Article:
British Columbia

Kaye Kaminishi, 1939 Asahi rookie, at tribute baseball game

A small softball tournament in Vancouver Saturday marked a sporting milestone — the Asahi tribute game taking pace 100 yers after the legendary Japanese-Canadian team was first formed.

Japanese-Canadian league formed 100 years ago

Kaye Kaminishi, a 1939 Asahi baseball team rookie, throws out the first pitch in a tribute game commemorating the Japanese-Canadian team formed 100 years ago. (CBC)

A small softball tournament in Vancouver Saturday marked a sporting milestone — the Asahi tribute game taking pace 100 years after the legendary Japanese-Canadian team was formed.

Shortly after throwing the first pitch in a Vancouver tribute game, Kaye Kaminishi, reminisced on the wide sweep of history encompassed by this game which on Saturday was played mostly for fun. 
100 years after the league was first formed, an offer was extended to anyone who wanted to participate to play in Saturday's tribute game. (CBC)
Kaminishi says in the early years, the team was talented and it was difficult to make the line-up.

The Asahi were a powerhouse on the West Coast through the 1930's.

Nichola Ogiwara with the Nikkei National Museum says their opposition often towered over them physically so they developed a style all their own.

"Typically Japanese-Canadians were shorter. They were five-feet-something compared to the Caucasians, so they're famous for their brainball tactics, like bunting and squeeze,"she said. "And they won the championships!".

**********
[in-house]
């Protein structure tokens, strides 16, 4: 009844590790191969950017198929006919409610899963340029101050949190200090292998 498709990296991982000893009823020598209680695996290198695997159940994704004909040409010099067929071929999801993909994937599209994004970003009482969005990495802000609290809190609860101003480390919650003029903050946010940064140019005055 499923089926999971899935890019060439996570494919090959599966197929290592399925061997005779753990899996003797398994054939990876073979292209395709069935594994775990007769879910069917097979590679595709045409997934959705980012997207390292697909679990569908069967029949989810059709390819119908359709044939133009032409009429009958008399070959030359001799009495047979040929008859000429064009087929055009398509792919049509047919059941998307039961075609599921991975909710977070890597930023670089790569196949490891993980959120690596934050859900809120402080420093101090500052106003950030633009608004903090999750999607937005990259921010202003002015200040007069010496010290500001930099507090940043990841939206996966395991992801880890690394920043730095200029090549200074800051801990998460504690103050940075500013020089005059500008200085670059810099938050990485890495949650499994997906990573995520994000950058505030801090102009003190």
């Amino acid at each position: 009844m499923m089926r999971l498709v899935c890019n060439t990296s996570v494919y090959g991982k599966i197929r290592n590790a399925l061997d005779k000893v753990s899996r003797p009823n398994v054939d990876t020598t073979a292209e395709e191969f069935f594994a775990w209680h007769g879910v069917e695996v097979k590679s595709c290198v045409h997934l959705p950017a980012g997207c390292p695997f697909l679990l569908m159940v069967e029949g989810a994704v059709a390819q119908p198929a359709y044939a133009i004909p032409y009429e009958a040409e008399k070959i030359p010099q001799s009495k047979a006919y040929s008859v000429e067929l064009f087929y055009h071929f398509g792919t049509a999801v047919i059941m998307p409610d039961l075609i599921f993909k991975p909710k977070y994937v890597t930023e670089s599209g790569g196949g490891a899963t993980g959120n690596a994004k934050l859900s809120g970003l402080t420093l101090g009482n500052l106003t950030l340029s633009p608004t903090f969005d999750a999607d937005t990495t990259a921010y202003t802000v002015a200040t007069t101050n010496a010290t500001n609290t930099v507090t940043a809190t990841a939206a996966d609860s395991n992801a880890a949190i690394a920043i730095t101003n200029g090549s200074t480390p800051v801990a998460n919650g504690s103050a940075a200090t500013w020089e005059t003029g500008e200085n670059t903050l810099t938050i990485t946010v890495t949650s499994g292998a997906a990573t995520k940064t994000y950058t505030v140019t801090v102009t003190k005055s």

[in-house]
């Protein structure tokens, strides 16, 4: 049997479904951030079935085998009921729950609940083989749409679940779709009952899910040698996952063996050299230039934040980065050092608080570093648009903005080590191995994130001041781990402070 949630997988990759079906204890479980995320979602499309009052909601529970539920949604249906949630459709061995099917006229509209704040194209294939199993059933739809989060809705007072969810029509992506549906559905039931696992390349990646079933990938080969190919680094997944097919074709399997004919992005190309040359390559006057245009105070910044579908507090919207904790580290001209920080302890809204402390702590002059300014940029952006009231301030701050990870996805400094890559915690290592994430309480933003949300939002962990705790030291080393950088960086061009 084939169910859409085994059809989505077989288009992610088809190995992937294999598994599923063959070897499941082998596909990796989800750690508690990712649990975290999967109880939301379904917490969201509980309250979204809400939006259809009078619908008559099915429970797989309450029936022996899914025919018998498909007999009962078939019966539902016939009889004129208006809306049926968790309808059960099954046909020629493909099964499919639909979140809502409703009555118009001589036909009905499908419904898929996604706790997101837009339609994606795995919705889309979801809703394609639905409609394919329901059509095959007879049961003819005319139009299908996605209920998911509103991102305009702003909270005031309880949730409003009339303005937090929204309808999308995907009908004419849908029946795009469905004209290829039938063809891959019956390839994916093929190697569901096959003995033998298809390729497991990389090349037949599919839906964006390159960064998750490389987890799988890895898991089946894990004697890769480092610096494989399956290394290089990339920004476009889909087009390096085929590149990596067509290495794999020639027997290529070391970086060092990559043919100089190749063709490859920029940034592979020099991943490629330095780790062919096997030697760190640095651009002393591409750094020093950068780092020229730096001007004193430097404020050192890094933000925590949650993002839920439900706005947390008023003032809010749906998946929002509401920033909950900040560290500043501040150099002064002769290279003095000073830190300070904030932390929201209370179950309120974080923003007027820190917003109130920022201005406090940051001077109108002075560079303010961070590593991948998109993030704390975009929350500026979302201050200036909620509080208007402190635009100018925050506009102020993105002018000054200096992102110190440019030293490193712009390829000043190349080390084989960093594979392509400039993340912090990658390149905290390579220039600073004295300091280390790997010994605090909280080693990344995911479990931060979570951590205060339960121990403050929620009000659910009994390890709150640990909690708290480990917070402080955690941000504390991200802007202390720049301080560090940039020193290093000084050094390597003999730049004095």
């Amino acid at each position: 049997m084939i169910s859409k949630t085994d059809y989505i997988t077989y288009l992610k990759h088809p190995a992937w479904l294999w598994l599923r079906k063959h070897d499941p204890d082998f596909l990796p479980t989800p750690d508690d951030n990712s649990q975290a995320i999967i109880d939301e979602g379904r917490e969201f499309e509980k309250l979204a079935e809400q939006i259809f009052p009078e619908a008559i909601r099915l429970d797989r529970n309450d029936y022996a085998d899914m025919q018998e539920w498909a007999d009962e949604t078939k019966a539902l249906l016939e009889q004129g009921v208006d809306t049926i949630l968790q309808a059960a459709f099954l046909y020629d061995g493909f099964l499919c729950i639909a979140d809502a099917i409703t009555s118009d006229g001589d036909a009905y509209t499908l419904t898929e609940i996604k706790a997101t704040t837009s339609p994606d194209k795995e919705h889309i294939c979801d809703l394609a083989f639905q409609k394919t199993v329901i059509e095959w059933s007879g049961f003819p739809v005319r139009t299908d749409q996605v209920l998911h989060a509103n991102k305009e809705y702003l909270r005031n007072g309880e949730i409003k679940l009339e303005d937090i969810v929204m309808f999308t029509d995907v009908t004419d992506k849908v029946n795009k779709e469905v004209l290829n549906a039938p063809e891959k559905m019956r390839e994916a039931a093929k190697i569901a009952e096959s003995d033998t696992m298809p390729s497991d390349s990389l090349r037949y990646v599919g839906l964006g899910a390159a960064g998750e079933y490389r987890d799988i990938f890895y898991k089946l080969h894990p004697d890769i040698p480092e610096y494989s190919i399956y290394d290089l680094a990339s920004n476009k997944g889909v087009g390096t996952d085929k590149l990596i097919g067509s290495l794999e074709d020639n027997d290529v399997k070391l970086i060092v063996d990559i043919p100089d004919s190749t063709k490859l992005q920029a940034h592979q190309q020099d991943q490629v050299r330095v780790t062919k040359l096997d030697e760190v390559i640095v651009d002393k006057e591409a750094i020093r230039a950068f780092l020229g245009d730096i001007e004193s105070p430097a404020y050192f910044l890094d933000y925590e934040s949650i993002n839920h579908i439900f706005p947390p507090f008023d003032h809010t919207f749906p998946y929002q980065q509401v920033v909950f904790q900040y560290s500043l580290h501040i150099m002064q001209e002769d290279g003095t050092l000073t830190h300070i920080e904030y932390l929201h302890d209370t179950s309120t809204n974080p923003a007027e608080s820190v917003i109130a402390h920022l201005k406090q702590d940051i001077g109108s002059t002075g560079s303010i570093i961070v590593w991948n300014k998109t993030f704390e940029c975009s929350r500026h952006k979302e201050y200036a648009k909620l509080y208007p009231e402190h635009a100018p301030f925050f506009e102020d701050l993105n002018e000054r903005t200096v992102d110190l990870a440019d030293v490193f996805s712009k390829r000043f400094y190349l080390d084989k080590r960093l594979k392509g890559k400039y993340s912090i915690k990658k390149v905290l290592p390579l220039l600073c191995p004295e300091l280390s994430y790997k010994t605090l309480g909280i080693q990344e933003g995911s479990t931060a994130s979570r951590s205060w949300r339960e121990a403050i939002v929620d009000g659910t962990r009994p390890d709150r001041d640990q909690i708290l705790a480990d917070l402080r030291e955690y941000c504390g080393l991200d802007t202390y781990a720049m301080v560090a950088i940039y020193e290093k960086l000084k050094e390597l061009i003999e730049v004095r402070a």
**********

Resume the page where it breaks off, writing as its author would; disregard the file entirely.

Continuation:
Discrimination killed team

But talent and tactics were no match for discriminatory laws.

Kaminishi was born in Canada, but as a Japanese-Canadian he wasn't allowed to vote and most jobs were closed to him.

With the Second World War, the situation worsened. Japanese-Canadians were removed from their homes and placed in internment camps. The Asahi were shut down only managing the odd pick-up game against nearby local teams.

After the war and under pressure to leave the West Coast, the Asahi never played again.
An Asahi baseball game from Kaye Kaminishi's early days with the team. (CBC)
But now, a century later, the name adorns baseball shirts as part of the tribute series. For Kaminishi, it's a rewarding chapter in what has been a long and sometimes difficult story. 

"I'm really happy to see this because still somebody remembers us, our team," he said. I'm really happy, especially like this, kids and everybody playing each other." 

Kaminishi is the tournament celebrity and one of the few surviving members of the original team.

Saturday's tribute game was a chance for anyone who stopped by to join the players in a game, wear the name, have some fun and remember how players like Kaminishi ran around the bases and into history.

With files from the CBC's Tim Weekes